Where can I find information or a ranger when I arrive?
The Kohm Yah-mah-nee Visitor Center is open April 1 - November 30. Information, wilderness permits, restrooms and water are available year-round in the vestibule of the Kohm Yah-mah-nee Visitor Center. It is located at the southwest entrance of the park. The Loomis Museum, located at the northwest entrance by Manzanita Lake is open during the summer through early fall. For more information about operating hours click here.
Are there showers?
Coin operated 24-hour showers are located at the Manzanita Lake Camper Store during the summer season.
Where can I stay without camping in the park?
Drakesbad Guest Ranch is open June to October and is located in Warner Valley. Often, reservations need to be made at least 6 months in advance. For more information, please see the Drakesbad Guest Ranch website. Rustic camping cabins are also available at Manzanita Lake. Please call (530) 335-7557 or visit www.lassenrecreation.com for information. For reservations, please call 877-444-6777 or visit www.recreation.gov.
How much does it cost to visit the park?
Park entrance fees apply year-round. A 7-day pass is $10 per vehicle or an annual pass is $25 (also valid at Whiskeytown National Recreation Area). To learn more about park fees and passes, please visit fees and reservations.
Where can I purchase a pass for the park or federal lands?
Passes can be purchased at the park's main entrance stations. Be advised that October through most of May the entrances are only open on most Saturdays and Sundays. To learn more about passes, please visit the fees and reservations page.
What are the park hours?
Is Lassen National Park Highway Open?
The park is open 24 hours a day, year-round. Access in winter and spring is limited by vehicle due to snow accumulation and closed park roads, but visitors can still drive to either main park entrance and enjoy snow activities such as snowshoeing or skiing.
The opening and closing dates of the park highway vary from year to year depending on the total accumulation of snow. The road can close as early October or as late as December. The road can open as early as May or as late as July. Visit the current conditions
or spring road opening
webpage for up-to-date information.
When did the Kohm Yah-mah-nee Visitor Center open?
The visitor center opened September 21, 2008--ten years in the making! The center offers interactive exhibits, a 20-minute park movie, concession cafe and gift shop, rangers to help with your visit, and a non-profit association book store with educational merchandise. The center is a platinum rated LEED certified building. For visitor center operating hours click here.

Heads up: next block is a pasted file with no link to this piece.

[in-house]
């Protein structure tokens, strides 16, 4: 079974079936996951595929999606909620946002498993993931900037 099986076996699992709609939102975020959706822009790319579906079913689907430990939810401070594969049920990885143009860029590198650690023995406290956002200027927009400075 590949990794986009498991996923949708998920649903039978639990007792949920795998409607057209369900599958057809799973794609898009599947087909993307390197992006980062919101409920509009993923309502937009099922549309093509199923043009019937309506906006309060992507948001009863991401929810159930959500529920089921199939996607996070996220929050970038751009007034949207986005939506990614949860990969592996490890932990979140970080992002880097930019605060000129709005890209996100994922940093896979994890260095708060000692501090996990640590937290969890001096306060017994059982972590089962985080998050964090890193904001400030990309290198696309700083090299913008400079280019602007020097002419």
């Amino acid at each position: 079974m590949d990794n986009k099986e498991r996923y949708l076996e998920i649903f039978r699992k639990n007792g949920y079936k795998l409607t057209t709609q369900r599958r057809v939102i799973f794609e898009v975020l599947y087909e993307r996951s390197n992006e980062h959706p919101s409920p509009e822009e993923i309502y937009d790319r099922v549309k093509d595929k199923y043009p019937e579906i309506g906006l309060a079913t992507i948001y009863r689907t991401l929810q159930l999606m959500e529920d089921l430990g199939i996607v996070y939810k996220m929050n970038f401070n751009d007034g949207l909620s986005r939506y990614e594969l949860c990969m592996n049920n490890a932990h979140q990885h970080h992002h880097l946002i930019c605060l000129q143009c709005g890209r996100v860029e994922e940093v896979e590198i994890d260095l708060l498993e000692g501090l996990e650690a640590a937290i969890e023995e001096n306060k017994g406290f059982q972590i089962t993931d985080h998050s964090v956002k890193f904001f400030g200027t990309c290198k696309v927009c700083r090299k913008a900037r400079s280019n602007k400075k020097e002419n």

What happened to the old Chalet?
The chalet was a dilapidated building which was deconstructed in June 2005 to make way for the new visitor center. Furthermore, the chalet was not a visitor center and minimally served the public in the summer season only. It was originally constructed to host skiers through the winter season in the early 1960s. Much of the building was recycled including beams and concrete.
Where can I find a bite to eat?
Food service is provided at the Kohm Yah-mah-nee Visitor Center and at the Manzanita Lake Camper Store. Food service is seasonal. Please visit here for specific hours and seasons.
Are there shuttles provided?
The park does not provide a shuttle service.
Does the park have WiFi?
No. In Shingletown from east to west along Hwy 44, you can connect at the KOA, Shingletown Library, Reed's store, and Higher Ground coffee shop. North of the park, McArthur Burney Falls State Park also has WiFi. WiFi is also available in Chester at the northeast corner of the park and along the I-5 corridor.
Can I get cell phone coverage in the park?
AT&T and Verizon provide the most extensive coverage. Areas along the road such as Bumpass Hell and Lassen Peak parking areas, and the Chaos Jumbles turn-out. A few other turnouts on the southern side of the park offer reception. Developed campgrounds have no reception.
Are there pay phones in the park?
Yes, at the Loomis Plaza by Manzanita Lake and at the Camper Store near Manzanita Lake campground. The nearest payphone from the south entrance is located at the Mineral Lodge, in Mineral.
Where are restrooms located?
Restrooms are at the Kohm Yah-mah-nee Visitor Center and the Loomis Plaza.There are several vault toilets in parking areas and campgrounds along the 30-mile park road.
Can I reserve a campsite at a specific campground?